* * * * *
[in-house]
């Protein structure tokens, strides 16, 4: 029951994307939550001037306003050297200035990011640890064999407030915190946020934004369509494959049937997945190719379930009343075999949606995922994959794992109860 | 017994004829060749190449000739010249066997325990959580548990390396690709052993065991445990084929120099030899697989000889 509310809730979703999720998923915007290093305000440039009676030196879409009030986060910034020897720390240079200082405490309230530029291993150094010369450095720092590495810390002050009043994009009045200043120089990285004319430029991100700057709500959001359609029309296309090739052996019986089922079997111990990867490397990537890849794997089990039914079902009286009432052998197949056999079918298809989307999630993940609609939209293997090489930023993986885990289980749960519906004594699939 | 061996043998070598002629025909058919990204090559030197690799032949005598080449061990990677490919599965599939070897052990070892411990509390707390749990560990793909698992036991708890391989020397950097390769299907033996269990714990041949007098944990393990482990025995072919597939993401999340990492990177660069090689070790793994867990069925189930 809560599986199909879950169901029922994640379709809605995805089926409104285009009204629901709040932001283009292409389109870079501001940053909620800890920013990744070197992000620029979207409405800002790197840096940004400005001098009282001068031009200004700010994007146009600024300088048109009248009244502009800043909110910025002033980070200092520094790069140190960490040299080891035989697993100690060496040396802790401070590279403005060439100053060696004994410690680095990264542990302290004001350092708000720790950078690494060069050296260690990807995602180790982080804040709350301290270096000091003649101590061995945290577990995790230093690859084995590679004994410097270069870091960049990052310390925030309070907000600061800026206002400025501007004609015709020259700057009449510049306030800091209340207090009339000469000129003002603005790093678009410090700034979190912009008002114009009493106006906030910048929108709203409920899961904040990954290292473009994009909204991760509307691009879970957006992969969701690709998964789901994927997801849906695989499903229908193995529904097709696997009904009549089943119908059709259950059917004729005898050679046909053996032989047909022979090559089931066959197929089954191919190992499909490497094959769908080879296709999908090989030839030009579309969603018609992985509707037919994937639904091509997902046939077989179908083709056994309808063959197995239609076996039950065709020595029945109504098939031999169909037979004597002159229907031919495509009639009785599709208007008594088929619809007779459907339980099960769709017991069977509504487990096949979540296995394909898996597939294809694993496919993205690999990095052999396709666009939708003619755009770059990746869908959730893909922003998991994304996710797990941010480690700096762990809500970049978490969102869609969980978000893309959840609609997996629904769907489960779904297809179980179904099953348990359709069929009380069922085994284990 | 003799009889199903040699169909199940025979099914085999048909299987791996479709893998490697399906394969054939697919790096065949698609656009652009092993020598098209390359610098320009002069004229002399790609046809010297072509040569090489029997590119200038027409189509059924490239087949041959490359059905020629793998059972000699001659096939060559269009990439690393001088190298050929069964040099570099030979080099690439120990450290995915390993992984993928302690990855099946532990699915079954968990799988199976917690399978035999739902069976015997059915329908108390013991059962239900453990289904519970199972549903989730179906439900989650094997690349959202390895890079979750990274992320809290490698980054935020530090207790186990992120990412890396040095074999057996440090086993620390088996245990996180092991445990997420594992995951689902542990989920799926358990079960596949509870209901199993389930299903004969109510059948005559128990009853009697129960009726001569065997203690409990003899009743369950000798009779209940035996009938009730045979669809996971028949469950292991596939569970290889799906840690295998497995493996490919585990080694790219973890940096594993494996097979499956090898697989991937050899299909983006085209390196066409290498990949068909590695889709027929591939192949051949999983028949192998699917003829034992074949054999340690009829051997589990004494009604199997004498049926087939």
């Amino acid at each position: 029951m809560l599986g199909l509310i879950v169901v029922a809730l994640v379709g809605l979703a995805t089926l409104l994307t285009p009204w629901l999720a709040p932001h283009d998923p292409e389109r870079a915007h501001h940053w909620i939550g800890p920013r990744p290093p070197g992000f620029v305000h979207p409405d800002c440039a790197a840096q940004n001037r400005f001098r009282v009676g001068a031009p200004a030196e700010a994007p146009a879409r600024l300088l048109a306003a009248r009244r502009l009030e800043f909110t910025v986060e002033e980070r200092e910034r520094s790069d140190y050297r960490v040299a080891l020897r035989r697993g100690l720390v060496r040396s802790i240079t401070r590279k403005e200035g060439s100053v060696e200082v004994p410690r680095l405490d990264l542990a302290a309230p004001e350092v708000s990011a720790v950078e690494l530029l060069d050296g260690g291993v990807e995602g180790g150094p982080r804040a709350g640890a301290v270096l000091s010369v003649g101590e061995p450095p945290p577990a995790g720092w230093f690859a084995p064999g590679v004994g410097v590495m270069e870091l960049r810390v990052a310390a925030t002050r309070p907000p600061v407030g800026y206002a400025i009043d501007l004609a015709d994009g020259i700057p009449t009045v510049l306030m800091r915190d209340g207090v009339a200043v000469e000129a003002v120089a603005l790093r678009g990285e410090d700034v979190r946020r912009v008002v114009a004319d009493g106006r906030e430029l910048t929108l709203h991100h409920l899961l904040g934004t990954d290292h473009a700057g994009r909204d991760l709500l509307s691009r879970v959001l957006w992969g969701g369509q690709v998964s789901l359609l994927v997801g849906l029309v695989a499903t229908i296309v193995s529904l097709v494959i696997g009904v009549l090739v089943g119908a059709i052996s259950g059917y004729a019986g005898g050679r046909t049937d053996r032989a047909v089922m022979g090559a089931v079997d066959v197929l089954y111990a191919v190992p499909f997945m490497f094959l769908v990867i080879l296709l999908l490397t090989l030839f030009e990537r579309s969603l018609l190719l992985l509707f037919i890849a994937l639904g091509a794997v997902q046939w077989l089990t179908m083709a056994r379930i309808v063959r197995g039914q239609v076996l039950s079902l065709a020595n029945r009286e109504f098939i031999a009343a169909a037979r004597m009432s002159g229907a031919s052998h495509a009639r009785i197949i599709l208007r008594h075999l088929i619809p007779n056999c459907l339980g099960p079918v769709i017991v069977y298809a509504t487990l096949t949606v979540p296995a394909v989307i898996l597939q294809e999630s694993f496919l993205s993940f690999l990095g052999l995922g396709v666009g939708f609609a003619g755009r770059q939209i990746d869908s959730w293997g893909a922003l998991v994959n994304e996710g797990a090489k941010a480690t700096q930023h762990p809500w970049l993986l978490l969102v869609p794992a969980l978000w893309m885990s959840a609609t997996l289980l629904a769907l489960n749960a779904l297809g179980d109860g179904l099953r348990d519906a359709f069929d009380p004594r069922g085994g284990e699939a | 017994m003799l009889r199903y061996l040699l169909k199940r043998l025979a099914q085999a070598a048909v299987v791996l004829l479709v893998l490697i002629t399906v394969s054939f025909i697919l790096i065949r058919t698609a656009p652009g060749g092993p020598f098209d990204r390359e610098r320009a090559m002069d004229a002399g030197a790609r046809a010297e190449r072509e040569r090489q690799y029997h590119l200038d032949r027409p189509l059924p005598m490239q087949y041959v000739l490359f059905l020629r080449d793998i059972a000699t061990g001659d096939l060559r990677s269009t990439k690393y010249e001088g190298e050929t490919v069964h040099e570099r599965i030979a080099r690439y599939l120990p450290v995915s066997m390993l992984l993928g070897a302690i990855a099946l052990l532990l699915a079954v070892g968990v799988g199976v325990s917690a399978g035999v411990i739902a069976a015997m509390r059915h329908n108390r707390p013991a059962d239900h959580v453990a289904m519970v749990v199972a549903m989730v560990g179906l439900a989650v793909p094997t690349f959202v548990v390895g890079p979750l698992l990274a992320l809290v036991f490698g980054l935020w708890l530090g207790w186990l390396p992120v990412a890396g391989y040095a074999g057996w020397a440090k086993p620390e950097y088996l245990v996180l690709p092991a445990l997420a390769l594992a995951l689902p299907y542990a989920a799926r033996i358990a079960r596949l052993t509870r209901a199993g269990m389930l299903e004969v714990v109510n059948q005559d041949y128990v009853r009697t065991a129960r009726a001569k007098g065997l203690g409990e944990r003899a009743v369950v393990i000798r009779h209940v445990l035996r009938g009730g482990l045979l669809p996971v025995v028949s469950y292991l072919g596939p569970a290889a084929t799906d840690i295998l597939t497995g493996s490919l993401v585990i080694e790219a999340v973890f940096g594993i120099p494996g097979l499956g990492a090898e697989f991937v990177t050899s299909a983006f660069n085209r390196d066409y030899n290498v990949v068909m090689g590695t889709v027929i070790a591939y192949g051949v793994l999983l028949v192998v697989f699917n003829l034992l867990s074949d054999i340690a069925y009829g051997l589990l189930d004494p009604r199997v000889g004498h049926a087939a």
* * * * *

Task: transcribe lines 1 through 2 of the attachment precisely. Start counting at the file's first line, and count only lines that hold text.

[in-house]
């Protein structure tokens, strides 16, 4: 029951994307939550001037306003050297200035990011640890064999407030915190946020934004369509494959049937997945190719379930009343075999949606995922994959794992109860 | 017994004829060749190449000739010249066997325990959580548990390396690709052993065991445990084929120099030899697989000889 509310809730979703999720998923915007290093305000440039009676030196879409009030986060910034020897720390240079200082405490309230530029291993150094010369450095720092590495810390002050009043994009009045200043120089990285004319430029991100700057709500959001359609029309296309090739052996019986089922079997111990990867490397990537890849794997089990039914079902009286009432052998197949056999079918298809989307999630993940609609939209293997090489930023993986885990289980749960519906004594699939 | 061996043998070598002629025909058919990204090559030197690799032949005598080449061990990677490919599965599939070897052990070892411990509390707390749990560990793909698992036991708890391989020397950097390769299907033996269990714990041949007098944990393990482990025995072919597939993401999340990492990177660069090689070790793994867990069925189930 809560599986199909879950169901029922994640379709809605995805089926409104285009009204629901709040932001283009292409389109870079501001940053909620800890920013990744070197992000620029979207409405800002790197840096940004400005001098009282001068031009200004700010994007146009600024300088048109009248009244502009800043909110910025002033980070200092520094790069140190960490040299080891035989697993100690060496040396802790401070590279403005060439100053060696004994410690680095990264542990302290004001350092708000720790950078690494060069050296260690990807995602180790982080804040709350301290270096000091003649101590061995945290577990995790230093690859084995590679004994410097270069870091960049990052310390925030309070907000600061800026206002400025501007004609015709020259700057009449510049306030800091209340207090009339000469000129003002603005790093678009410090700034979190912009008002114009009493106006906030910048929108709203409920899961904040990954290292473009994009909204991760509307691009879970957006992969969701690709998964789901994927997801849906695989499903229908193995529904097709696997009904009549089943119908059709259950059917004729005898050679046909053996032989047909022979090559089931066959197929089954191919190992499909490497094959769908080879296709999908090989030839030009579309969603018609992985509707037919994937639904091509997902046939077989179908083709056994309808063959197995239609076996039950065709020595029945109504098939031999169909037979004597002159229907031919495509009639009785599709208007008594088929619809007779459907339980099960769709017991069977509504487990096949979540296995394909898996597939294809694993496919993205690999990095052999396709666009939708003619755009770059990746869908959730893909922003998991994304996710797990941010480690700096762990809500970049978490969102869609969980978000893309959840609609997996629904769907489960779904297809179980179904099953348990359709069929009380069922085994284990 | 003799009889199903040699169909199940025979099914085999048909299987791996479709893998490697399906394969054939697919790096065949698609656009652009092993020598098209390359610098320009002069004229002399790609046809010297072509040569090489029997590119200038027409189509059924490239087949041959490359059905020629793998059972000699001659096939060559269009990439690393001088190298050929069964040099570099030979080099690439120990450290995915390993992984993928302690990855099946532990699915079954968990799988199976917690399978035999739902069976015997059915329908108390013991059962239900453990289904519970199972549903989730179906439900989650094997690349959202390895890079979750990274992320809290490698980054935020530090207790186990992120990412890396040095074999057996440090086993620390088996245990996180092991445990997420594992995951689902542990989920799926358990079960596949509870209901199993389930299903004969109510059948005559128990009853009697129960009726001569065997203690409990003899009743369950000798009779209940035996009938009730045979669809996971028949469950292991596939569970290889799906840690295998497995493996490919585990080694790219973890940096594993494996097979499956090898697989991937050899299909983006085209390196066409290498990949068909590695889709027929591939192949051949999983028949192998699917003829034992074949054999340690009829051997589990004494009604199997004498049926087939």